This is where your skills come together – Web page creation skills, interview skills, audio and video editing skills, and storytelling skills all converge at this point. Inserting media into Web pages is a bit more difficult than creating plain old HTML with graphics, but if you’ve mastered the other tutorials in this site, you’ll do fine.
Before you can begin inserting audio and video into Web pages, you must first have some audio and video content to work with. This tutorial assumes that have already edited your audio or video in ProTools, iMovie, Final Cut, or other media application, and that you’ve alrady exported your audio or video as web-ready compressed QuickTime files.
Finally, you’ll need to decide how the media should “appear” to the user of your web site. Should your audio or video start playing as soon as the page is loaded, with no start/stop controls? Should a separate window launch with the playback controls inside? Should you launch the Real or QuickTime player application itself? For the sake of this exercise, we’ll first create a link that launches a separate player, then we’ll get a bit fancier and embed a QuickTime controller directly into the web page.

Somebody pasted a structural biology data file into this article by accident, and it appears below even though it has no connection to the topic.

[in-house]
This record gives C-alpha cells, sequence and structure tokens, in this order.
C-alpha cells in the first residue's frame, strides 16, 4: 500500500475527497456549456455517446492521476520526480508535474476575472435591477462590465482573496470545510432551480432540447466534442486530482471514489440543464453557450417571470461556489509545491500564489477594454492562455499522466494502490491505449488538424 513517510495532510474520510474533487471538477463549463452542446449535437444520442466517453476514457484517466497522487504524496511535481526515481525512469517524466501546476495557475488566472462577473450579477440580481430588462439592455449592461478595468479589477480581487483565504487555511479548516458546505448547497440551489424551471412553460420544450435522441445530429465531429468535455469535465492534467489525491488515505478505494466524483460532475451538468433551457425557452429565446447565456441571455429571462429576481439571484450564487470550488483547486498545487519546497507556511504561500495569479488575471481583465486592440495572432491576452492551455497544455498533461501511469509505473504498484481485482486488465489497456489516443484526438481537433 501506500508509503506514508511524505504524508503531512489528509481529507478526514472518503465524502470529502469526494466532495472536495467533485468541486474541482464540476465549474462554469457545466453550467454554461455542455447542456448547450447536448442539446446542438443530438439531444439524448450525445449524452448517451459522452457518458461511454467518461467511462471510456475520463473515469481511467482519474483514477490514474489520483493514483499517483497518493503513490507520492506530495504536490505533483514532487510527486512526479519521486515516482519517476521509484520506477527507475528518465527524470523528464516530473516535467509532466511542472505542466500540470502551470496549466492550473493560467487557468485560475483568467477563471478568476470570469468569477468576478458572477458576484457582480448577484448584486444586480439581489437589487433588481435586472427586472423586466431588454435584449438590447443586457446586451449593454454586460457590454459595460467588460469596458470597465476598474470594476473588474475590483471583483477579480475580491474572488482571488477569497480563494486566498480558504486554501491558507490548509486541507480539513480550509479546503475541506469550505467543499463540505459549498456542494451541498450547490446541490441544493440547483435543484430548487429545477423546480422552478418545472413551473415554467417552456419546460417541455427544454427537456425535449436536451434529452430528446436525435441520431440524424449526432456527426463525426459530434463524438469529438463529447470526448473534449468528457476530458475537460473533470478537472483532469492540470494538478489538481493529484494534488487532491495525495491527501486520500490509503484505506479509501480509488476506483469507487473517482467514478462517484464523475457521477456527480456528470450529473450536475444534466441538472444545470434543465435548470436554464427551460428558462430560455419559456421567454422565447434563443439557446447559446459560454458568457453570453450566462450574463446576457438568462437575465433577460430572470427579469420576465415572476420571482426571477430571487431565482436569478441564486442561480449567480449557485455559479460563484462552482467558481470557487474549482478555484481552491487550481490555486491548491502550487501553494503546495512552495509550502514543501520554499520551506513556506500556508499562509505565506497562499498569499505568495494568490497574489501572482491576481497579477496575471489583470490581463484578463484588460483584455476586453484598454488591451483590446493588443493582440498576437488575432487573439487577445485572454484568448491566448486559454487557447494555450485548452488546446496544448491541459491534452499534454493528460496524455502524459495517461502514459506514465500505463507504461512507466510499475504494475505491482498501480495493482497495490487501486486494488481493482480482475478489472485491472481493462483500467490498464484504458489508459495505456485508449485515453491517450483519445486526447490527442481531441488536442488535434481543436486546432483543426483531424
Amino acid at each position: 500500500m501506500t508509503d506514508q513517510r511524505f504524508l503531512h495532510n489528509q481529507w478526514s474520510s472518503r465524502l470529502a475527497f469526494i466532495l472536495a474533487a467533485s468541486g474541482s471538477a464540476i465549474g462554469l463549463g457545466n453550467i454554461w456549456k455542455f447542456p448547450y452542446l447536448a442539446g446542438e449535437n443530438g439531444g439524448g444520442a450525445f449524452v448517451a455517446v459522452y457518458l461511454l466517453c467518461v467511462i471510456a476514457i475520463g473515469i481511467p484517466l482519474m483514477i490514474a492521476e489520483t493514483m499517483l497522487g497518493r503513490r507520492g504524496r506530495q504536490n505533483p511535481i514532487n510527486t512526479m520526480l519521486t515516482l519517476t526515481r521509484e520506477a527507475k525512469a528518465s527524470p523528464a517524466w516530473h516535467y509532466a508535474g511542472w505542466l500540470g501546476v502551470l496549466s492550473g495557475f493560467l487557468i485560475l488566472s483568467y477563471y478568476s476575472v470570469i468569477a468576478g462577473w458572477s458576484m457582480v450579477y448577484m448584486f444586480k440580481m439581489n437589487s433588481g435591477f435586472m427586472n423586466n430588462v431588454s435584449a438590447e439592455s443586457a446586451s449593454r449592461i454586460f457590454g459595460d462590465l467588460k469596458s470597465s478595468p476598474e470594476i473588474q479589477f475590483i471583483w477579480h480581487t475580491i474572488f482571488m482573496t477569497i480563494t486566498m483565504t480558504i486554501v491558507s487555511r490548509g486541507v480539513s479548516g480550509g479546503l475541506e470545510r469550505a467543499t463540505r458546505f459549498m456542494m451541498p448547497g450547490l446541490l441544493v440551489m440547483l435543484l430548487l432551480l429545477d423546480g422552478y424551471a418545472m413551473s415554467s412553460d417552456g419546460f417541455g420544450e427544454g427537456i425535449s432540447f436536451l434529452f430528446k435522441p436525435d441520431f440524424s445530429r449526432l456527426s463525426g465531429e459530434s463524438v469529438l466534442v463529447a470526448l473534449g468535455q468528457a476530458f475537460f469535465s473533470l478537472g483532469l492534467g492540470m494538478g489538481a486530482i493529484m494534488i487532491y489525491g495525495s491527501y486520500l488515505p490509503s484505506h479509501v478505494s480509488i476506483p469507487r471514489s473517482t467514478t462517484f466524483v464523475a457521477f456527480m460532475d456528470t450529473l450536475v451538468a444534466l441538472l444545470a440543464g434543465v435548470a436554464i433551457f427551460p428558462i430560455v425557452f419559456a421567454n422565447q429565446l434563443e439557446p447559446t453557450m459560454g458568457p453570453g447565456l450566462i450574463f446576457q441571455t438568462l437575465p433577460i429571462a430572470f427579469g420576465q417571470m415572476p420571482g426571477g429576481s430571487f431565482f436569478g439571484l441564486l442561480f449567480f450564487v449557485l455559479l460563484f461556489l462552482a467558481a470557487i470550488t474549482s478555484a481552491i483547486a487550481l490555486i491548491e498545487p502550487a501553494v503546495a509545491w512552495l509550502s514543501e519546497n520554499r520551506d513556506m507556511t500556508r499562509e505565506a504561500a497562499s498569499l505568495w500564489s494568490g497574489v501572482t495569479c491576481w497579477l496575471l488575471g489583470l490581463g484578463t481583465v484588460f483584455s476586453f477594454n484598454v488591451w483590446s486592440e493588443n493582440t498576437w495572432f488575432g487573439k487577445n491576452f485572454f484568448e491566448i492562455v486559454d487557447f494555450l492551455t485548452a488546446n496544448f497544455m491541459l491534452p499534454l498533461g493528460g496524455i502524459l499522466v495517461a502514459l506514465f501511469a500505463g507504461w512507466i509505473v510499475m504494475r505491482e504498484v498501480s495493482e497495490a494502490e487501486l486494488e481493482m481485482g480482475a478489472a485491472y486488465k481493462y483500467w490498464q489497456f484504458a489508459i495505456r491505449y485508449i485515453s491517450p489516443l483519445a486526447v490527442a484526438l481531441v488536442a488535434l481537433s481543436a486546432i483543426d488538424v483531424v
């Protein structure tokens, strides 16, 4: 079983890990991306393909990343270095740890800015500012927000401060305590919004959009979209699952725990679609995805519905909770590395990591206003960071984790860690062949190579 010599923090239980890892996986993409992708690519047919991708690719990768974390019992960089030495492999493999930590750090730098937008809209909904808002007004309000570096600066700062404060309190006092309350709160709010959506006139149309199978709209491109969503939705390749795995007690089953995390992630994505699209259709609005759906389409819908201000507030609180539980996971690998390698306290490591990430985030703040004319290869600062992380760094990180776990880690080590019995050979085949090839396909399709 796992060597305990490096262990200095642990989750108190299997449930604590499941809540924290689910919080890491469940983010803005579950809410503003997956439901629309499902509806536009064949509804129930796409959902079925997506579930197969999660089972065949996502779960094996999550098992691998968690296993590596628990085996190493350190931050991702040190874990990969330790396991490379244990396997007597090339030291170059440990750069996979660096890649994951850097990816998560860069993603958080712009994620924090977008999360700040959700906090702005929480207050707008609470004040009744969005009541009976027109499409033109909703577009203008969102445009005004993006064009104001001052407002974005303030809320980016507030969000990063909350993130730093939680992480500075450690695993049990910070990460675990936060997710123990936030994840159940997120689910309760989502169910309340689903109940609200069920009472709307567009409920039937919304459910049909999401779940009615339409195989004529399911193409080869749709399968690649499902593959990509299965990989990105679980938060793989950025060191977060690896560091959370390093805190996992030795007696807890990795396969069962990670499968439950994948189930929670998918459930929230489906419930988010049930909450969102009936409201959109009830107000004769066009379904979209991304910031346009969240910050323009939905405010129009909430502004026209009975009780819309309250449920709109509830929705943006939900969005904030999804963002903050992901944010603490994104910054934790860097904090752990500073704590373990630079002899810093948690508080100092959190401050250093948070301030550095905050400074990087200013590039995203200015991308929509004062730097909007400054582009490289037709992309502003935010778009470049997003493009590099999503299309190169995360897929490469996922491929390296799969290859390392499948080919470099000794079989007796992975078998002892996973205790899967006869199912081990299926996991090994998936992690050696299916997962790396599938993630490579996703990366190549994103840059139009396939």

Linking to Quicktime Media
It’s now time to decide whether you want to want to simply link to your audio or video file (easy) or embed it in the web page (somewhat harder).
We’ll now assume that you’ve exported your edited audio or video with the compression settings discussed, given it an appropriate filename, and placed it in a folder with your HTML document.
Note: When working on the Macintosh and creating files for use on other platforms or on the Internet, always remember to append an appropriate three- or four-letter extension on your filename(s). In other words, be sure to call a QuickTime file “abc.mov” or “abc.qtl” rather than simply “abc.” If you leave off the extension, the web server won’t know what type of file it is and thus won’t know how to serve it properly.
There are two different ways of linking to a QuickTime movie, resulting in two different methods of viewing for the user. If you name your movie file “abc.mov” and link to it in the standard way, the movie will play in a new browser window when the user clicks the link.